Asset Allocation: An investor must remember that he must not risk everything in one type of investment. He must follow the cardinal principle of diversification of asset allocation and invest in equity as per his risk return profile, which is function of his age, risk appetite and liabilities. Normally you must invest 100 minus your age percentage in equity. Therefore, if your age is 60 then you may allocate up to 40% of your investments towards equity or if your age is 30 then the equity exposure can go up to 70%.

Lessons: Owning shares is ownership of the bank/company and is beneficial in the long-term than merely investing in FDs. Firstly, shares give much higher returns than fixed income instruments. Secondly, shares additionally earn dividend income that does not come with fixed income instruments. Thirdly, shares have lesser tax liability than fixed income instruments. However, while investment in fixed income instruments ensures capital protection, investment in shares is subject to market risk. Therefore, have faith in ownership of shares with a long-term investment horizon of more than 7 years.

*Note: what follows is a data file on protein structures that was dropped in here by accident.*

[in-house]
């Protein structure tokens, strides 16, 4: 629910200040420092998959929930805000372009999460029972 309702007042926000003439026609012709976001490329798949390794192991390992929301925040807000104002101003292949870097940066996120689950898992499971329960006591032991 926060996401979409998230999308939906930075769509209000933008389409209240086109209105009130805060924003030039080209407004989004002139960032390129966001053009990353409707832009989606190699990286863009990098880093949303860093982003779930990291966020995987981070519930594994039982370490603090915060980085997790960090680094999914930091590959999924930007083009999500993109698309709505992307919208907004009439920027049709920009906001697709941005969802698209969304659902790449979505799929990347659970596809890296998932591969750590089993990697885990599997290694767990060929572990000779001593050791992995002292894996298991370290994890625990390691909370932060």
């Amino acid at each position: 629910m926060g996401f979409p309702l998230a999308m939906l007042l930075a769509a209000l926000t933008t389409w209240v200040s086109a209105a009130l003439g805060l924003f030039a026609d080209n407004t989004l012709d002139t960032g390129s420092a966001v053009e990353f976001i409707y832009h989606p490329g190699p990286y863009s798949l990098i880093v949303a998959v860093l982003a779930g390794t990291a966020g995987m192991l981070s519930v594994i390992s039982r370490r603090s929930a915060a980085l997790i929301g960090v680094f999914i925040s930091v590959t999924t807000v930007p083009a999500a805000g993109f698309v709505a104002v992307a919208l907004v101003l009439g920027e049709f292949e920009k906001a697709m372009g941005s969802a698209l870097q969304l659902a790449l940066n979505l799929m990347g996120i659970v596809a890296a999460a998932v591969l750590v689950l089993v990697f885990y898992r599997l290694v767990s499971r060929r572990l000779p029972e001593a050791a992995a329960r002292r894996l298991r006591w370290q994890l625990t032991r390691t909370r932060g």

Disclaimer: We have obtained the data for the above chart and graphs from Moneycontrol.com and RBI site. This example is to highlight that ownership is better than investment but equity investments are subject to market risks.